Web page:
Bids being taken for Carnegie building
Bids are due Oct. 10 for the demolition of the front portion of the building on 105 Cedar Ave. in Snohomish. The blocky front addition will be removed in the coming months and the structure built in 1910 will be restored.
SNOHOMISH — The city is preparing to demolish part of the Carnegie building downtown, fulfilling a plan to restore the site to its original 1910 footprint.
The demolition takes out a wing at the former library which was attached in 1968 to enlarge the building at 105 Cedar Ave. The teardown could begin sometime between November and early January, city administrator Steve Schuller said.
Contractors had two shots to be eligible to win the demolition contract at mandatory pre-bid meetings. About 25 potential bidders showed up to the first pre-bid meeting last week, and more were anticipated for the second pre-bid meeting scheduled for Monday after press time.
The City Council is expected to select a contractor at its Oct. 15 meeting, Schuller said.
The full project of demolition of the 1968 portion and renovation of the Carnegie side is estimated at $1.5 to $2 million, Schuller said. Renovation comes after an extensive public process that started in 2017 after roof damage led to safety concerns that closed the building to the public.
State grants will pay for $1 million for the project “through the efforts of our state legislators, Sen. Steve Hobbs, Rep. John Lovick and Rep. Jared Mead,” Schuller said.
The building hosts two architectural styles: one being a vintage 1910 Classic Revival, and the second is a blocky, brick 1968 addition.
The original 1910 site was built during the Carnegie public library movement that began in late 1800s, which ended in 1919 with construction of 1,689 public libraries in the United States. An additional 180 academic libraries from the late 1880s to 1919 were built under this movement.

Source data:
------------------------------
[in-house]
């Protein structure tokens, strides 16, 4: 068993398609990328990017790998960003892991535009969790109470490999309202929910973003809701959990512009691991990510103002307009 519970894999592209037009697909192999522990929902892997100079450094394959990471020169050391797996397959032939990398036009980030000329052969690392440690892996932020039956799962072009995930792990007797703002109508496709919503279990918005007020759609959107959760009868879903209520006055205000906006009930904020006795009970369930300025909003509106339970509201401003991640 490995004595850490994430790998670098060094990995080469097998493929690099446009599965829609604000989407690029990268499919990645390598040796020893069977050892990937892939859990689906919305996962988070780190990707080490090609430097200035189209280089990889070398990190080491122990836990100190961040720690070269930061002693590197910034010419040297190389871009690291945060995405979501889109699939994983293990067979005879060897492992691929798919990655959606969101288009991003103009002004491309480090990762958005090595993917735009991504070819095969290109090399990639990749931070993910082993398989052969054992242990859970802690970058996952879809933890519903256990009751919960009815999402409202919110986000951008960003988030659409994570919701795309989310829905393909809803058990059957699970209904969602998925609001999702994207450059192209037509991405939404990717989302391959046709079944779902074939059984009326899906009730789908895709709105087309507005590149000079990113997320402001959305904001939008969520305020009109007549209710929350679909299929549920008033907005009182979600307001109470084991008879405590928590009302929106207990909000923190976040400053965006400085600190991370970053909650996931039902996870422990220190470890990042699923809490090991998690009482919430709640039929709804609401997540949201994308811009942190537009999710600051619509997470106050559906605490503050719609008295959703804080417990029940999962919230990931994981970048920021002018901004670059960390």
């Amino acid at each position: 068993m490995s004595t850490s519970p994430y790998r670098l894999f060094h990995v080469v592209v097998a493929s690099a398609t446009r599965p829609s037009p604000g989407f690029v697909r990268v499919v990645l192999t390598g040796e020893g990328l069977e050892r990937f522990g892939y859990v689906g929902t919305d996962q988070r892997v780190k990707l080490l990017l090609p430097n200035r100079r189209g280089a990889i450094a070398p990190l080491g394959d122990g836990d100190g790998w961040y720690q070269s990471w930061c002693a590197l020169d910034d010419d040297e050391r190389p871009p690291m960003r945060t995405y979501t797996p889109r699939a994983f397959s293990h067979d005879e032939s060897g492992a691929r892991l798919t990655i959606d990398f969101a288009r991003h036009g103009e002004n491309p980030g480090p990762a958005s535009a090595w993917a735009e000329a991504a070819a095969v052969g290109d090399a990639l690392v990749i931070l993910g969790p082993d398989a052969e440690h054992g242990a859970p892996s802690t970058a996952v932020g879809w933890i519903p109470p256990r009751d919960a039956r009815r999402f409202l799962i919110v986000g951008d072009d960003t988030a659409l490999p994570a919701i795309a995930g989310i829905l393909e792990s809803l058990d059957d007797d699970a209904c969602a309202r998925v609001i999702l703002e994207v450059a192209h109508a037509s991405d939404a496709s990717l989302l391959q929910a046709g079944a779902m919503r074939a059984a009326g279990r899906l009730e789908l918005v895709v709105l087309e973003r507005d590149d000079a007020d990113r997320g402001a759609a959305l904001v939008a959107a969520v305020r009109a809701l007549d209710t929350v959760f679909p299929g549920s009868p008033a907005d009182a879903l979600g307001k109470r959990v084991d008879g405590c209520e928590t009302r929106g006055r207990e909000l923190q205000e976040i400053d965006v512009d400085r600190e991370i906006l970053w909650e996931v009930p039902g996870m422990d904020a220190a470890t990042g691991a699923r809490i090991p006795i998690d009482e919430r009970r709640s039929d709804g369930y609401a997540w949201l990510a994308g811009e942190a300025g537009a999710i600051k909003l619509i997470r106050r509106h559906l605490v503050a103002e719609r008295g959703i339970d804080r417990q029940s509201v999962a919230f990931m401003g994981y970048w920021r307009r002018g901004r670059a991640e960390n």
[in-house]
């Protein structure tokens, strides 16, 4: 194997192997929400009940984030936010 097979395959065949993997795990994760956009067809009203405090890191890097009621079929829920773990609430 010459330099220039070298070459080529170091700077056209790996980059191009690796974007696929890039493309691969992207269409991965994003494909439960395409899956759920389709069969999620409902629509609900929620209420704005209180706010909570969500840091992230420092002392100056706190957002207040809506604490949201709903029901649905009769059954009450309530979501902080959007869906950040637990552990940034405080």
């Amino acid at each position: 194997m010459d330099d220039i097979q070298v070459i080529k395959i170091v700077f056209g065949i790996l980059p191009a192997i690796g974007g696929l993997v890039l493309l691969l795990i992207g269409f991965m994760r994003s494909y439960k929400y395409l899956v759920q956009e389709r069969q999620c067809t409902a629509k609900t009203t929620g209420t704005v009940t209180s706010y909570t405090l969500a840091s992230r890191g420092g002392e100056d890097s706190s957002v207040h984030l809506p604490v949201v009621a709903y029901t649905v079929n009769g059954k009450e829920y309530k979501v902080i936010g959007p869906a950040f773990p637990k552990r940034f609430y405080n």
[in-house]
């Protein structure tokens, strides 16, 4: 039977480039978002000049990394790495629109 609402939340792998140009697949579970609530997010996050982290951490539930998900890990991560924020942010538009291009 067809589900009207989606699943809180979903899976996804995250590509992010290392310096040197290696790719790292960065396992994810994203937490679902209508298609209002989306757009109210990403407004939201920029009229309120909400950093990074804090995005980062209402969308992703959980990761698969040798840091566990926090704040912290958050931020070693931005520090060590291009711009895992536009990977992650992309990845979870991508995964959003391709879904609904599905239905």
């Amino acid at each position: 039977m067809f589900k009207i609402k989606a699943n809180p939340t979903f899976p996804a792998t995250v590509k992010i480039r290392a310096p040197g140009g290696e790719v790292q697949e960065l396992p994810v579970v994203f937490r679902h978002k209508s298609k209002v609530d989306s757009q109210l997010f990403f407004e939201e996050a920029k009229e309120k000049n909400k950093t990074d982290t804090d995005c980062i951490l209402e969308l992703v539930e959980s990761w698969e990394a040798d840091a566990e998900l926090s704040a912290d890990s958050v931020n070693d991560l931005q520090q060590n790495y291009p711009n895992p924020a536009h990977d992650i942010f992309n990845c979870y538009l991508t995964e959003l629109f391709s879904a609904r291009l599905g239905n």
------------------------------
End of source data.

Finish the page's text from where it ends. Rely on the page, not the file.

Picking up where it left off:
Snohomish’s Carnegie is in a historic district, a location that led to cooperation with the state’s Department of Archaeology and Historic Preservation to assure proper treatment of the preservable section, Schuller said.
“We’re trying to make it as original as possible,” Schuller said.
The project will include original lighting fixtures and wood doors and restore the architectural state common to Carnegie buildings nationwide. The original woodwork for the doorway will be retained, Schuller said, and the tilework on the outside may be restored as well. But, he said, “we won’t know what to expect until we get into it.”
Other work puts in modern bathrooms, wheelchair accessibility and a new heating and ventilation system, Schuller said.
Once the demolition is complete, plans will resume to restore the remaining structure. Schuller said the building will eventually earn the city money by being rented out for weddings and other events.
Many Carnegie libraries have been torn down. Washington state tallied 44 in the year 1920.
Leah McNatt, co-owner of UpperCase Books, said she is pleased to see renovation plans go forward.
“It will feel historic,” she said, noting that when she first saw the building, she felt its 1960s-portion looked mismatched.
The renovation protects a tie to a historical figure referred to in historical references as “the father of philathropy.” Andrew Carnegie was a Scottish immigrant and son of two working parents — one a weaver and the other a seamstress for shoemakers. He made his first fortune in his 30s then amassed even more in the steel industry. By the time of his death in 1919 he had given away more than $350 million.
Carnegie’s funds built half the public libraries in the United States. He died of pneumonia at the age of 83.
His purpose in building libraries for the public was to connect those of modest means with the machinations of democracy and the tools for success, according to the Carnegie Corporation of New York.
The organization formed in his honor quotes him once saying, “The man who dies thus rich dies disgraced.”
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